A few years ago, looking at a coded slide stained for phosphorylated tau and seeing neurons in the frontal lobe with positive neurites and tangles gave me a sudden intense fear and I stopped to check the code: an 11-year-old boy from Mexico City killed by a car when he walked in front of it. What has followed is the realization that Alzheimer’s disease, defined by the neuropathology gold standard criteria, starts in childhood and progresses relentlessly in the first four decades for residents of Metropolitan Mexico City exposed to concentrations of air pollutants above EPA standards. It has also become clear that children and young adult residents in Mexico City have quadruple protein aggregates corresponding to Alzheimer’s, Parkinson’s, and transactive response DNA-binding protein (TDP-43) diseases. Thus, there is regional neurodegeneration with an overlap of proteinopathies going on in highly exposed young urbanites.
The concept of a long asymptomatic period decades prior to clinical cognitive impairment does not apply to the millions of people massively exposed day in and day out to air pollutants. Along with a number of environmental, vascular, metabolic, and genetic factors playing a role in the highly heterogeneous disease in terms of clinical presentation and their neuropathological features mixing several abnormal folding proteins, the situation is dire.
Alzheimer’s disease is indeed one of the many neurodegenerative diseases we are detecting across the world as multiple proteinopathies, involving different types of neurons and anatomical regions. The question is: what could be the common denominator for Alzheimer’s disease, frontotemporal lobar degeneration, Lewy body disease, Parkinson’s disease, and amyotrophic lateral sclerosis?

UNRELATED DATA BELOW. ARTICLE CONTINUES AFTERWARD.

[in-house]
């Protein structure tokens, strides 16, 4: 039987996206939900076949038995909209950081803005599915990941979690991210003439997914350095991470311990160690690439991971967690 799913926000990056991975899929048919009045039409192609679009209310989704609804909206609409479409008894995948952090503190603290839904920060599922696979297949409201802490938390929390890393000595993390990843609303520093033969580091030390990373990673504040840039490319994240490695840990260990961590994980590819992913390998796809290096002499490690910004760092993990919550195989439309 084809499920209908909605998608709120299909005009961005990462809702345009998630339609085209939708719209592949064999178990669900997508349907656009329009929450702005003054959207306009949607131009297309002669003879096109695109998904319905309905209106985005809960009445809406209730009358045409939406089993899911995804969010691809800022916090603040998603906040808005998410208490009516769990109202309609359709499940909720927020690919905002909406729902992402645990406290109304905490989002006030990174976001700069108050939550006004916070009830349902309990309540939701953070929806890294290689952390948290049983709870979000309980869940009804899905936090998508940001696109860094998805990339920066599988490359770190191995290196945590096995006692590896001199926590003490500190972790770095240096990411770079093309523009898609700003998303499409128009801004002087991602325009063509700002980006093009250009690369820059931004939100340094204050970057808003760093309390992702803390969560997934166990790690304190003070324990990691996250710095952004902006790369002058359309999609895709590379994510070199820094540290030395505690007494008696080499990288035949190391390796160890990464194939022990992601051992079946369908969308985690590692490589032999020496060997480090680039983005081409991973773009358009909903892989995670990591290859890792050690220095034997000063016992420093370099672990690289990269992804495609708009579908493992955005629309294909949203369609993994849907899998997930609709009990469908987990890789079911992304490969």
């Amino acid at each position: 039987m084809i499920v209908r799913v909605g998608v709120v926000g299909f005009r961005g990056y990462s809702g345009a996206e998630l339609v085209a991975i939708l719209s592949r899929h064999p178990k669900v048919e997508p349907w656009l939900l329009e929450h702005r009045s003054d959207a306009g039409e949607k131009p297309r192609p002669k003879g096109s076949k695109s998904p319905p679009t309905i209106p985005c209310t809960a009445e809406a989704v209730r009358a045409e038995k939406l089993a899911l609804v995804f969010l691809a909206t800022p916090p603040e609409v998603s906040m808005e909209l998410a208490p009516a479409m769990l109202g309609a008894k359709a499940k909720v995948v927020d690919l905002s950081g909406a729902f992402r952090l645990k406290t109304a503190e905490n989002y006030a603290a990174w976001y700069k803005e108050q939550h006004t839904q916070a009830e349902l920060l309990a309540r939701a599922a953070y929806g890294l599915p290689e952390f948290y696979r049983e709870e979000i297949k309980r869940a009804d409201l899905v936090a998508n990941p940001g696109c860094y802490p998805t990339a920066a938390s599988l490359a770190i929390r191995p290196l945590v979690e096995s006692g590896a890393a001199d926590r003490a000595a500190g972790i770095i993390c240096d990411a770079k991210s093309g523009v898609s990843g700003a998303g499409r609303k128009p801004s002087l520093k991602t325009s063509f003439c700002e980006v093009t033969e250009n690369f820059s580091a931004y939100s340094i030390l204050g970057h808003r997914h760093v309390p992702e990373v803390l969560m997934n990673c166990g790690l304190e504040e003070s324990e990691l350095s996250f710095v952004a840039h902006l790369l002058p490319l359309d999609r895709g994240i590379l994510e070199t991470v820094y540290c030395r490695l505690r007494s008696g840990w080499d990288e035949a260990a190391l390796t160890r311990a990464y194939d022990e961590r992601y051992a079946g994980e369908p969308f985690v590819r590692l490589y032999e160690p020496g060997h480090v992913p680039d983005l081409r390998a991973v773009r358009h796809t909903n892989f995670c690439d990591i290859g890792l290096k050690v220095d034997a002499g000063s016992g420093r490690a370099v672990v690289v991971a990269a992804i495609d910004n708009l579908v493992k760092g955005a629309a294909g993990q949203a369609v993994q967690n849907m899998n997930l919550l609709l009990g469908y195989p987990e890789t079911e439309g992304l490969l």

Neuropathologists are used to seeing an overlap of “hallmarks” in older brains, as well as the co-existence of pathologies associated with every one of the chronic-degenerative diseases killing people in this century. The missing link is still missing, except for the fact that in populations highly exposed to air pollutants, we are seeing the early stages of fatal neurodegenerative diseases in toddlers and teens and are thus witnessing their development and progression from pediatric ages. Moreover, we are also documenting cognitive, gait/equilibrium, auditory, and olfactory changes in young people, some of whom already have brain imaging abnormalities.
This handbook is a remarkable compilation of researchers’ work, pursuing the goal of establishing plausible links between air pollution and neurodegeneration. Six sections have been put together that include works from epidemiological studies establishing a strong link between dementia and particulate matter and ozone; particles and nanoparticle papers describing the properties of pollution; and works describing the intricate pathways which take normal neurons to ghost tangles surrounded by a devastated brain. A section on how neuroinflammation, traffic air pollution, and tobacco smoke damage the brain and why the years of education matter when we see the brain impact of environmental pollutants is also included.
Everyone thinks air pollution is not complicated, but indeed it is, and how pollutants play different roles in their capacity to damage neural tissue is illustrated when we read about ozone and nanoparticles with magnetic properties and E-waste titanium nanorods in Section 1. Pollution is much more than smog and hazy summer days, and we ought to be aware that the source of pollutants and their portals of entry play a role in the brain pathology we are documenting from childhood. Air pollution is now a focus of attention and if we could modify people’s exposures and decrease their risk for Alzheimer’s and other neurodegenerative diseases that could be a major advance in a field of diseases for which we still do not have a cure.